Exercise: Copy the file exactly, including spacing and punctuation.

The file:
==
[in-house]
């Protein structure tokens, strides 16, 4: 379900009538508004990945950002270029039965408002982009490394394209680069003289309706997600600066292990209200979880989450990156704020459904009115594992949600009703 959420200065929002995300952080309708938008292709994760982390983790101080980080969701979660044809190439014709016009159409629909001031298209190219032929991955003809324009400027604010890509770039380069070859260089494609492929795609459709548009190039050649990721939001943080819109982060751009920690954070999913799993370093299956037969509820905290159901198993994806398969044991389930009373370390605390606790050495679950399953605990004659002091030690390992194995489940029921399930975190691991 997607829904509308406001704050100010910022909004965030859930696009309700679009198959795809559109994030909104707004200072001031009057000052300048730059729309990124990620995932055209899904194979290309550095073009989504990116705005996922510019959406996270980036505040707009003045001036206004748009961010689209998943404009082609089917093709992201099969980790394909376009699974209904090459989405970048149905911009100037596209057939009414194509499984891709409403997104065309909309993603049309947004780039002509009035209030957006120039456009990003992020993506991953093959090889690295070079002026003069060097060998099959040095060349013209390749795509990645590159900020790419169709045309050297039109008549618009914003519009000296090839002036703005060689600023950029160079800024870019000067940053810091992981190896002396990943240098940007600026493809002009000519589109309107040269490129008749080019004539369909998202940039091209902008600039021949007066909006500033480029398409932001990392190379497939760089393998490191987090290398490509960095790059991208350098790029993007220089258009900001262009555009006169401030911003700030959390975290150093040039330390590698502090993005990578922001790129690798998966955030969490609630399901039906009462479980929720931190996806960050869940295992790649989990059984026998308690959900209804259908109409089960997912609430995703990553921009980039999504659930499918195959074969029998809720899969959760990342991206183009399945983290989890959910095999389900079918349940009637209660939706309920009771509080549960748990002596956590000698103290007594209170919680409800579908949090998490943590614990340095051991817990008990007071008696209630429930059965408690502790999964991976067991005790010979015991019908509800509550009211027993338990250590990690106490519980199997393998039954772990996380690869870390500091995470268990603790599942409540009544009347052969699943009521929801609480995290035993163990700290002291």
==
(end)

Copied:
[in-house]
């Protein structure tokens, strides 16, 4: 379900009538508004990945950002270029039965408002982009490394394209680069003289309706997600600066292990209200979880989450990156704020459904009115594992949600009703 959420200065929002995300952080309708938008292709994760982390983790101080980080969701979660044809190439014709016009159409629909001031298209190219032929991955003809324009400027604010890509770039380069070859260089494609492929795609459709548009190039050649990721939001943080819109982060751009920690954070999913799993370093299956037969509820905290159901198993994806398969044991389930009373370390605390606790050495679950399953605990004659002091030690390992194995489940029921399930975190691991 997607829904509308406001704050100010910022909004965030859930696009309700679009198959795809559109994030909104707004200072001031009057000052300048730059729309990124990620995932055209899904194979290309550095073009989504990116705005996922510019959406996270980036505040707009003045001036206004748009961010689209998943404009082609089917093709992201099969980790394909376009699974209904090459989405970048149905911009100037596209057939009414194509499984891709409403997104065309909309993603049309947004780039002509009035209030957006120039456009990003992020993506991953093959090889690295070079002026003069060097060998099959040095060349013209390749795509990645590159900020790419169709045309050297039109008549618009914003519009000296090839002036703005060689600023950029160079800024870019000067940053810091992981190896002396990943240098940007600026493809002009000519589109309107040269490129008749080019004539369909998202940039091209902008600039021949007066909006500033480029398409932001990392190379497939760089393998490191987090290398490509960095790059991208350098790029993007220089258009900001262009555009006169401030911003700030959390975290150093040039330390590698502090993005990578922001790129690798998966955030969490609630399901039906009462479980929720931190996806960050869940295992790649989990059984026998308690959900209804259908109409089960997912609430995703990553921009980039999504659930499918195959074969029998809720899969959760990342991206183009399945983290989890959910095999389900079918349940009637209660939706309920009771509080549960748990002596956590000698103290007594209170919680409800579908949090998490943590614990340095051991817990008990007071008696209630429930059965408690502790999964991976067991005790010979015991019908509800509550009211027993338990250590990690106490519980199997393998039954772990996380690869870390500091995470268990603790599942409540009544009347052969699943009521929801609480995290035993163990700290002291």